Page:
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Date:      Sat, 8 Jun 2013 02:38:28 +0200
From:      Polytropon <freebsd@edvax.de>
To:        Norman Khine <norman@khine.net>
Cc:        freebsd-questions@freebsd.org
Subject:   Re: custom kernel installation
Message-ID:  <20130608023828.1e1a059b.freebsd@edvax.de>
In-Reply-To: <CAKgQ7ULQkDG70nT8Ak=X1Rgbii_Tw+NsgndvSrT+J=zPcXAOTg@mail.gmail.com>
References:  <CAKgQ7UJL3yYdKPeb+c+=Cz9iBfPi5esH5imKgiYECrK6+g5=Yg@mail.gmail.com> <20130608005444.6741d6cd.freebsd@edvax.de> <CAKgQ7ULQkDG70nT8Ak=X1Rgbii_Tw+NsgndvSrT+J=zPcXAOTg@mail.gmail.com>

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On Sat, 8 Jun 2013 01:17:35 +0200, Norman Khine wrote:
> thanks for the quick reply

You're welcome.



> On Sat, Jun 8, 2013 at 12:54 AM, Polytropon <freebsd@edvax.de> wrote:
> 
> > On Sat, 8 Jun 2013 00:37:02 +0200, Norman Khine wrote:
> > > hello,
> > > i have a dedicated server from OVH and have updated freebsd to 9.1 and
> > want
> > > to enable IPFW in the kernel as this is not enabled.
> >
> > Why not use the module for this? For many years now, you
> > do not need a custom kernel if you want to use IPFW (which
> > _had_ to be compiled into the kernel in the past). Use
> >
> >         # kldload ipfw.ko
> >
> 
> is it good idea to run this like this, would i have to do some settings, as
> i don't want to be locked out of the system?

Depends on your requirements. The kernel module is just the
"firewall infrastructure", and the ipfw _binary_ will then
control it. So it's probably a good idea to check your firewall
settings (for example in /etc/ipfw.conf) to reflect _exactly_
what you intend (e. g., _not_ disabling SSH).

See "man ipfw" for details on the firewall configuration file.
The system brings several preconfigured profiles. You can find
them in /etc/defaults/rc.conf (the firewall_ settings group,
especially "open" according to /etc/rc.firewall's comment
header, or for example "/etc/ipfw.conf", a file created on
your own). Do not use "closed". :-)

Here's a short example, nothing magic:

	-f flush
	add allow	tcp	from any to any ftp	in recv	xl0
	add allow	tcp	from any to any ssh	in recv	xl0

This is _one_ solution if you wanted to allow SSH and FTP
via the xl0 interface. Depending on what IPFW defaults to
(ALLOW or DENY), a different structure might apply. The
configuration line

	add allow	ip	from any to any

will allow everything.

Dealing with kernel modules _might_ be a security issue if
you define it to be one. For example, if you raise the syetem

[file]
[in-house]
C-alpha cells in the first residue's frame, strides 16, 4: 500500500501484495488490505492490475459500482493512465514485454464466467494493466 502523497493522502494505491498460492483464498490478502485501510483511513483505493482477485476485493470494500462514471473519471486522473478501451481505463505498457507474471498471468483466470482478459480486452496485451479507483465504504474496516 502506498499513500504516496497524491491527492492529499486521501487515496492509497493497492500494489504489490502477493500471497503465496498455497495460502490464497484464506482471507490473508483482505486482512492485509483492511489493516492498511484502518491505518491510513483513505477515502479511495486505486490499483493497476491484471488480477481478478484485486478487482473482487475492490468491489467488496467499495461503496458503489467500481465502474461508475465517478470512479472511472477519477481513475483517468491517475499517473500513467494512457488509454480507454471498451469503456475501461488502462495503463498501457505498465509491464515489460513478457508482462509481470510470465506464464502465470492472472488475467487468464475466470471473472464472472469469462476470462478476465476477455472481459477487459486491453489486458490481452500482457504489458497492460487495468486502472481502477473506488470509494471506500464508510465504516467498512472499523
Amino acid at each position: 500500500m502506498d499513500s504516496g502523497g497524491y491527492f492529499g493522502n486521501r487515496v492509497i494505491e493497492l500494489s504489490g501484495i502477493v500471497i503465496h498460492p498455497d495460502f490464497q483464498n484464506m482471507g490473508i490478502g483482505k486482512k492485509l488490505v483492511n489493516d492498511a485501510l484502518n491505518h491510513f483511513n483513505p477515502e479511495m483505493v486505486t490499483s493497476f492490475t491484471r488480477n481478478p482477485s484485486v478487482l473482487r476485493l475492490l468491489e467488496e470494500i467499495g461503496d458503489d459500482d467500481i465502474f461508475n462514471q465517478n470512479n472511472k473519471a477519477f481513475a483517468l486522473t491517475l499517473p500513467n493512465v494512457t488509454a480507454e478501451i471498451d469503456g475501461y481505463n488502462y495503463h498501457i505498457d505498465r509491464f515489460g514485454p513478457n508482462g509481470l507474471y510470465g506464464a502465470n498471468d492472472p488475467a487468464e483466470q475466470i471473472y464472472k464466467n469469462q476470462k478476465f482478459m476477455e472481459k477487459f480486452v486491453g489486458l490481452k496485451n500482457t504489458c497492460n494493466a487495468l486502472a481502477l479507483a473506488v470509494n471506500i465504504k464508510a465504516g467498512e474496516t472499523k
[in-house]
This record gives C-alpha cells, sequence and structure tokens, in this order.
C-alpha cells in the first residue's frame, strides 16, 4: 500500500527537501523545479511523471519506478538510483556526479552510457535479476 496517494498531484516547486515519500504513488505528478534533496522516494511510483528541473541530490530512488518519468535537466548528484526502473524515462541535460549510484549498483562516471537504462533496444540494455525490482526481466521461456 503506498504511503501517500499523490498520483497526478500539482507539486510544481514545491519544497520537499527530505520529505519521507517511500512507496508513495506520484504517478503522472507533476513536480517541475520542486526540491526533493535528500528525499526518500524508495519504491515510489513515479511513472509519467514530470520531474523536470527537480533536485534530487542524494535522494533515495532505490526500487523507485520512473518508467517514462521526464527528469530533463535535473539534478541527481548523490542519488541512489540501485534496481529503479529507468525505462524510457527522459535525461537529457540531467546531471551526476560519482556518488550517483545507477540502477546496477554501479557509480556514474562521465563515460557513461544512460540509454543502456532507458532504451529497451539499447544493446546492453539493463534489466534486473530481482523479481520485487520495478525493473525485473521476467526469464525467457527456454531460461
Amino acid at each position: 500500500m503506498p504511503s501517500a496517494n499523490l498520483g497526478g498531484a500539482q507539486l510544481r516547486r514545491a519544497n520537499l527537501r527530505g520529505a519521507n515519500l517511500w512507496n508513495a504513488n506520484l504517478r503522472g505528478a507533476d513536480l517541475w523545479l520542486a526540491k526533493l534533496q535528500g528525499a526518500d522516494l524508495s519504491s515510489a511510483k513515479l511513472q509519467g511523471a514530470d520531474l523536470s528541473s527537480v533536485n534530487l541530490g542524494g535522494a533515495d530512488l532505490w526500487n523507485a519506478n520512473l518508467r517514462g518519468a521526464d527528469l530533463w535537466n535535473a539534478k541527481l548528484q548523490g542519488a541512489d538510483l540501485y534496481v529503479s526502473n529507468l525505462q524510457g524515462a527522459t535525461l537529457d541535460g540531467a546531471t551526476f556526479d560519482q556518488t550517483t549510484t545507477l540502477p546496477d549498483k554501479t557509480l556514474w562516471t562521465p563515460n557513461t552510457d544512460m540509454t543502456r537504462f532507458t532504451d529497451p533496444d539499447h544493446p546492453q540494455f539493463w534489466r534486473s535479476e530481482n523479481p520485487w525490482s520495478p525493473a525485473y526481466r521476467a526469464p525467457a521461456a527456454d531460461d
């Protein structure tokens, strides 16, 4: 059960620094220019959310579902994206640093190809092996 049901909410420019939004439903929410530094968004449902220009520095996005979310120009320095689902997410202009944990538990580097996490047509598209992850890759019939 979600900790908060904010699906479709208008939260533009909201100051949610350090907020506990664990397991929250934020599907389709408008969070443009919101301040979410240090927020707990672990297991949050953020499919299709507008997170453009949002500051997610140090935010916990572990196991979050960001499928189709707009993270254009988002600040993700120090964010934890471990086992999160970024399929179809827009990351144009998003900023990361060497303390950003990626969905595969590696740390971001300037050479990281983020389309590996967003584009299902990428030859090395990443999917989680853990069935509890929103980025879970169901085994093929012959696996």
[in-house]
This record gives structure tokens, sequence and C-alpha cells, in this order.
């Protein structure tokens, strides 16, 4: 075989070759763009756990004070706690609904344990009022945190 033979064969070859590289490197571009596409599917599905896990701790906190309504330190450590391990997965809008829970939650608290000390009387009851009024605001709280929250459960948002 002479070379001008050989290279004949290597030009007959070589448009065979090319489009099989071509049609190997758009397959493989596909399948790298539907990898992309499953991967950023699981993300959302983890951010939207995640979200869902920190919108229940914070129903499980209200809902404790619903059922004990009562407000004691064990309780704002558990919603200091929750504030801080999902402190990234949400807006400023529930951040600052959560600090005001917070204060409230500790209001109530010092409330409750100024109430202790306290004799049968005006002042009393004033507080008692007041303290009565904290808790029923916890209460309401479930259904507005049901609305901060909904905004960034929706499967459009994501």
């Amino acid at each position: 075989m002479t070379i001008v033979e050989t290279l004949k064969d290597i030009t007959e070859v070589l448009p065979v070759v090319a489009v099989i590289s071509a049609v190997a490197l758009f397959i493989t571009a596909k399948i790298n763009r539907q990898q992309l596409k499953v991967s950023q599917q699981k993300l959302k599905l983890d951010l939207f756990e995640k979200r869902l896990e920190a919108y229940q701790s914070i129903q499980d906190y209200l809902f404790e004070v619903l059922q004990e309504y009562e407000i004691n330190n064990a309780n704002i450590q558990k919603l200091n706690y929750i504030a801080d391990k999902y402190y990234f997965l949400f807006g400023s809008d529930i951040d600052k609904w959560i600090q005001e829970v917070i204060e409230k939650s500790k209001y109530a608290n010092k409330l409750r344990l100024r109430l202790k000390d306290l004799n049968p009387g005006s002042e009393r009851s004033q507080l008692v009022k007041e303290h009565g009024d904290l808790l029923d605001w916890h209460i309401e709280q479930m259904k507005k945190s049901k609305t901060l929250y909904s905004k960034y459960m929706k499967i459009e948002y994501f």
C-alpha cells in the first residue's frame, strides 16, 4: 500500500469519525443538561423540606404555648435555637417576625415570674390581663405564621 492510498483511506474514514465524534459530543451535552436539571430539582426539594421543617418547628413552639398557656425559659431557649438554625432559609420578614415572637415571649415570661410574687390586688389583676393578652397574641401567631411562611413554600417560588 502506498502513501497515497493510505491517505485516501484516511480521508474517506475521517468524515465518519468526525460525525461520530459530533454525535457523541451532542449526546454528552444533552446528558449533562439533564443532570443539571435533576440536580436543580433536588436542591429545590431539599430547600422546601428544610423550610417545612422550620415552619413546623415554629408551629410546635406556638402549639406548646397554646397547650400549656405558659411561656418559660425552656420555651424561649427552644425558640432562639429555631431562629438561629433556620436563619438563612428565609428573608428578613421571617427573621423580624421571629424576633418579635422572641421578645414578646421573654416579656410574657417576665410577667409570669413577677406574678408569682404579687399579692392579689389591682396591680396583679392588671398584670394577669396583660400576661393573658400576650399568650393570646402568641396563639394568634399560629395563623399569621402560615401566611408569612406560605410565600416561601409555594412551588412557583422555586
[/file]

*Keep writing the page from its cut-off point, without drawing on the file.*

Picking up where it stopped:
security level, you won't be able to load or unload kernel
modules. In such a situation, only the functionality present
in the kernel at boot time will be available. This if course
requires a custom kernel as explained.

Otherwise it's a good and comfortable idea to load IPFW as
a kernel module. It can then be configured in the same way
as a kernel-based firewall.



> yes i would like to see if i can compile a kernel on an OVH box for freebsd
> i have tried, but there is always something that fails :-( so i wanted the
> use the one by OVH and modify it for my use.

For checking, you should first check if you can compile the
GENERIC kernel that's provided by the OS sources:

	# cd /usr/src
	# make buildkernel KERNCONF=GENERIC

If this works, you could install it and perform a reboot:

	# make installkernel KERNCONF=GENERIC
	# reboot

Then if you have "derived" your own kernel configuration file,
do the same with KERNCONF= and its name.



> > > so i got the 9.1 sources and now in /usr/src/sys/amd64/conf i have a
> > > GENERIC file, but this is too generic, besides i don't have access to the
> > > physical box.
> >
> > This file is what the GENERIC kernel (distributed with the OS)
> > has been generated from. Use it as a template for your own
> > custom kernel.
> >
> 
> well, there was no /usr/src when the system arrived from OVH i downloaded
> this from freebsd ftp site. so i will need to update it to suit my system
> and i was just looking for a shortcut.

If you have been using freebsd-update, it defaults to fetching
the OS sources (it's the "src" item in the "Components" list
of /etc/freebsd-update.conf. Your kernel and system sources
_might_ now be more current than the version you're running.
As I mentioned, it's neccessary to have world and kernel in
sync. The use of freebsd-update should have properly taken
care of this (e. g., updated world, GENERIC kernel, and the
sources for the whole thing to the current version).





-- 
Polytropon
Magdeburg, Germany
Happy FreeBSD user since 4.0
Andra moi ennepe, Mousa, ...



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